You’ve been working hard, I’ve been thinking about my thighs
I sit and work on a long desk right next to my boyfriend Andy. Most days we sit alongside each other for hours. Some days we go to cafés and work there…alongside each other for hours. Andy, like a lot of men I know, is great at focusing on his work. I’ve marvelled at how he can get up, shower, sit down and go right into work without a second’s thought. Sometimes when we get home from a walk or buying groceries, he’ll drop his stuff, walk into the living room, throw himself into his chair and be deep into his work before I have even finished contemplating whether to make tea.
Even when he doesn’t instantly begin his work and instead reads about politics, watches Youtube videos about astronomy or strolls through Twitter it seems like he’s doing it with focus. Some of this may be due to our different perceptions of ourselves- he is more confident than me, I doubt myself every moment- some of it may be due to our different types of work- I do a lot of writing and he works coding websites, his work is often sequential and logical whereas mine is sprawling and often emotion dependent.
There is more to it than this though. Andy has focus and I don’t. I can focus, but it takes very specific circumstances and it’s usually only for short bursts. Now, last spring I fell on some rocks and broke a couple of ribs, I came very close to smacking my head and neck, I came very close to injuring myself very badly or worse. Then a month or so ago, I dragged Andy to hospital fearing that I had a blood clot. Both of these small physical scares mean that I have never been more aware of time flying by and now I really want to focus.
When I was in my twenties I would have said that I couldn’t focus because that’s not how my brain is wired and maybe I should pick a different activity, one that fits better with my ‘natural’ tendencies to wander from interest to interest. Now I know think differently. If I want to achieve something that requires focus, I need to learn how to focus, otherwise I won’t get it done. I want to write a book and that requires focus. Nora Ephron always said ‘Ass in chair’, Anne Lamott says ‘Sit your butt down’ and they are essential places to start but, beyond that, I also need ‘Brain on task’.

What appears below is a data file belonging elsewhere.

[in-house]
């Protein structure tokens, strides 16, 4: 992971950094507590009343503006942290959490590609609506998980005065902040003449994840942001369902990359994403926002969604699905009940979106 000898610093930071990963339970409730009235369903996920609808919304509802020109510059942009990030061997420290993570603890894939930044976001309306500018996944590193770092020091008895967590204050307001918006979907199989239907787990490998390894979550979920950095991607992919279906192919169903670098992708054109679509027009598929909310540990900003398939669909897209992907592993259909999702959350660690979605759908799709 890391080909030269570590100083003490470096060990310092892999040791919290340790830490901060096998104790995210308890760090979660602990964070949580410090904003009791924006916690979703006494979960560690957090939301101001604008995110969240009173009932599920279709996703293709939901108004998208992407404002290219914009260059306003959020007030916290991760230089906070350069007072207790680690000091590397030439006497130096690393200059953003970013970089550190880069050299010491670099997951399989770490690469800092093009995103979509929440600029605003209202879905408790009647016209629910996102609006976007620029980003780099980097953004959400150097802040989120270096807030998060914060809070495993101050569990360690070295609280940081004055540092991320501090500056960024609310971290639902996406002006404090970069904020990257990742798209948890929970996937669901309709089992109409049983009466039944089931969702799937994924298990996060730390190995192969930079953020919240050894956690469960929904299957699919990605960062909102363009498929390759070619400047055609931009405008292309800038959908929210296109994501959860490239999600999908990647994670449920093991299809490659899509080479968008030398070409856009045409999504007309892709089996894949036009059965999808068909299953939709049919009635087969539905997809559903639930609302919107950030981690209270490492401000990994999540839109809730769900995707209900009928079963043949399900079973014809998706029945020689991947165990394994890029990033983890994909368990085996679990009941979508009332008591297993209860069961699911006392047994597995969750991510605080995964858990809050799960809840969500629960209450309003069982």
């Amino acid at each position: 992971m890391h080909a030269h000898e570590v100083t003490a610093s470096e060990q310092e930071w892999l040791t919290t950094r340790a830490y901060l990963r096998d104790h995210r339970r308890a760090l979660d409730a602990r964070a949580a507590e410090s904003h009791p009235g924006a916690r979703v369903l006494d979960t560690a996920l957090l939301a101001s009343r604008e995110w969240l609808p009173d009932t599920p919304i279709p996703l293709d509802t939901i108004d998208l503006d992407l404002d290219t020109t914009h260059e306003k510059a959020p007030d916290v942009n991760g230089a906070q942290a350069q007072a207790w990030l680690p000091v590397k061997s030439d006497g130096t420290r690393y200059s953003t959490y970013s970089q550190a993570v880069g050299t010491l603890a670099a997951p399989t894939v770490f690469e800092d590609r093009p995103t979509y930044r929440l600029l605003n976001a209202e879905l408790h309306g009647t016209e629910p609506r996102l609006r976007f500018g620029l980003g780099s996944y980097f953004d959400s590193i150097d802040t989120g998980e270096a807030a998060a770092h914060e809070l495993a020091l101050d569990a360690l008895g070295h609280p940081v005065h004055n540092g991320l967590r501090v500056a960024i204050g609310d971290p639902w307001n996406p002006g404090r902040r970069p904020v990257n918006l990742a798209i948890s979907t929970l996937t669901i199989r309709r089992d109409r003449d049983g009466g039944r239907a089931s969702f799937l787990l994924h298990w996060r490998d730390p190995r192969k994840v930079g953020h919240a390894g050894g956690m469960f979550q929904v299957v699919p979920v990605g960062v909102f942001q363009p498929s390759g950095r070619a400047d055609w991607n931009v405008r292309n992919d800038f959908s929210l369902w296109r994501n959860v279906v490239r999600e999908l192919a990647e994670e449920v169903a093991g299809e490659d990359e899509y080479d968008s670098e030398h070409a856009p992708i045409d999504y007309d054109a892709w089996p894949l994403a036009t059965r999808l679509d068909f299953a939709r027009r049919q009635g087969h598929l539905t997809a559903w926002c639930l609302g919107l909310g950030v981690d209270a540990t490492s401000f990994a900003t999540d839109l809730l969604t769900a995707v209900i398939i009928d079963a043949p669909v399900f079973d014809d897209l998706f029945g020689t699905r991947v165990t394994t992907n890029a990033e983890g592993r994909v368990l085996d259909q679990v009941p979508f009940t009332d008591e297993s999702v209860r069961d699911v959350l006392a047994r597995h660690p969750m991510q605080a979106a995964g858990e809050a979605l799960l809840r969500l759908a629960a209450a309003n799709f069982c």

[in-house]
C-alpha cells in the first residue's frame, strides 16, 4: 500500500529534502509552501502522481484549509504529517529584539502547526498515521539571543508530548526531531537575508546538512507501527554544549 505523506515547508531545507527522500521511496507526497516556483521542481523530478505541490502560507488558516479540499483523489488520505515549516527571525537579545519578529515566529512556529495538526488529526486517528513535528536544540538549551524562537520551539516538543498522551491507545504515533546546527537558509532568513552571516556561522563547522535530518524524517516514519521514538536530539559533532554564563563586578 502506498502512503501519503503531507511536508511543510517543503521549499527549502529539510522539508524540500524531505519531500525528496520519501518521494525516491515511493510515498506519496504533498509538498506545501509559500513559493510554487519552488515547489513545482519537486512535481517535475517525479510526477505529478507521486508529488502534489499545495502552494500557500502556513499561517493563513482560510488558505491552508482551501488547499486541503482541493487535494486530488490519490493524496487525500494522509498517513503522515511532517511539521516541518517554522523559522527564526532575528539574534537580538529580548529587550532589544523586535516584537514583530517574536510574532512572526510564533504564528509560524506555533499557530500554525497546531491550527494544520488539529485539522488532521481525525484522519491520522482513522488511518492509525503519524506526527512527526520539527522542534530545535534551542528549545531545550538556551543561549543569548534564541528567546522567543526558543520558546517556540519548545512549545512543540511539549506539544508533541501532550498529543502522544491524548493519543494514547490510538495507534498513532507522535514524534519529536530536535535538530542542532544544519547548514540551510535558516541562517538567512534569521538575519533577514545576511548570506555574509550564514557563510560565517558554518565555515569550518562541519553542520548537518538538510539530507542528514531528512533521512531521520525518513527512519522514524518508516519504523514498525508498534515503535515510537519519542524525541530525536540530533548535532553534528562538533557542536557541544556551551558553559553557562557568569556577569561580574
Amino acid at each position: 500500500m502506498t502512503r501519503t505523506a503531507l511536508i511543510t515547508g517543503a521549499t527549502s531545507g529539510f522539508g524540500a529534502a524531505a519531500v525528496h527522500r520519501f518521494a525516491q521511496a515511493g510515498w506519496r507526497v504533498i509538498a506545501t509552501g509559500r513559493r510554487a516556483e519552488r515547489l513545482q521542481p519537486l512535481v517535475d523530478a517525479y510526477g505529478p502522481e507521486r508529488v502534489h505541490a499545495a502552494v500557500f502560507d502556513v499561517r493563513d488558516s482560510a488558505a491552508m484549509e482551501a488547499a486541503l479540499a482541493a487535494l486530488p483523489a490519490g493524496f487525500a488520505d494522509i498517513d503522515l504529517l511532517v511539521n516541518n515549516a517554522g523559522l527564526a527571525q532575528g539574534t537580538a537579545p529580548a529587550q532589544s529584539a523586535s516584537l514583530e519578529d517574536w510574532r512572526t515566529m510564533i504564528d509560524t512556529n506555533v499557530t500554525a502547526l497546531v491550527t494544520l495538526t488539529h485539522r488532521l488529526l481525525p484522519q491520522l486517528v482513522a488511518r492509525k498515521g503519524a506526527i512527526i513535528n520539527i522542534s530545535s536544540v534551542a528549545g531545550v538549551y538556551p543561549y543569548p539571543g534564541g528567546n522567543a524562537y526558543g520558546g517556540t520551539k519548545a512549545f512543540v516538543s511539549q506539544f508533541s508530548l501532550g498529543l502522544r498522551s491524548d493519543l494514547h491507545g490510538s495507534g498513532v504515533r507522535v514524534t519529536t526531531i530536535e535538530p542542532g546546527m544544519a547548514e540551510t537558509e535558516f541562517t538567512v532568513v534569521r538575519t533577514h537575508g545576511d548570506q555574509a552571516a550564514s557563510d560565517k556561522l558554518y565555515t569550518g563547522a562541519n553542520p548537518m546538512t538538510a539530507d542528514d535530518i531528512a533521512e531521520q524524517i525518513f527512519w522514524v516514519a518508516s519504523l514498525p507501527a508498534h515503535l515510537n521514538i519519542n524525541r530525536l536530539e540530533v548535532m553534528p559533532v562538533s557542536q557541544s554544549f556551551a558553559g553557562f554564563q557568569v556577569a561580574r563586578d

Ass in chair.
There is more to my lack of focus than a lack of habit or a lack of confidence. While Andy sits and concentrates on his work every day, I sit and think about my thighs. I currently lack focus for my work because so much of my mind is focused on hating my body. Andy has no idea, I’m sure, that I am sat there wondering if my thighs are spreading further across my chair today, will I need to buy an extra wide chair soon and how long before he notices and wretches at my very presence. He doesn’t realise that I am deeply absorbed in an analysis of what I’ve eaten the last few days, how much exercise I’ve done, what I could and should do differently, arguing with myself that it doesn’t matter, that if I could just forget about my body… I would find meaning in other thoughts and finally act.
This is not a new phenomenon, I haven’t suddenly developed a thigh obsession from watching too many Jane Fonda aerobics videos post Christmas. I’ve had problems with eating disorders and body dysmorphia my whole life. This lack of focus is one of the unexpected consequences of wanting to be thin to be loved- you ruin your work by relentlessly thinking about the fat on your outer hips. Many men suffer from eating disorders as well and probably have the same problem getting over themselves or out of themselves. From my experience though, this focus avoidance is more common in women because even the most well-adjusted woman worries about her weight in a way that most men, despite shifts in social pressures, still don’t.
Andy and I have both learnt to focus on a problem, only my problem is absurd. (Beckett had a singular understanding for the thinking that accompanies eating disorders.) My problem is not absurd because my body doesn’t matter– my body is very important, it helps me to have a busy, fulfilling life- my problem is absurd because it can’t be resolved and it doesn’t bring me or anyone else anything positive, it only brings suffering. When I am very thin, I worry about staying very thin and holding onto the love that I have in my life; when I am larger, I worry about being repulsive, getting thin again and holding onto the love in my life.
Writer Mark Manson wrote recently about our need to ‘grow up’ and start living for ethical and moral reasons rather than transactional ways. He argues that most of us still view our lives like adolescents, we see everything as a transaction- if I give this, I get that and to get this, I must give that. Instead, Manson wants us to decide on our values and our principles and live according to those- you work because you believe it is valuable and beneficial to your life and that of others, not to get anything in exchange. He says, ‘The most precious and important things in life cannot be bargained with. To try to do so destroys them.’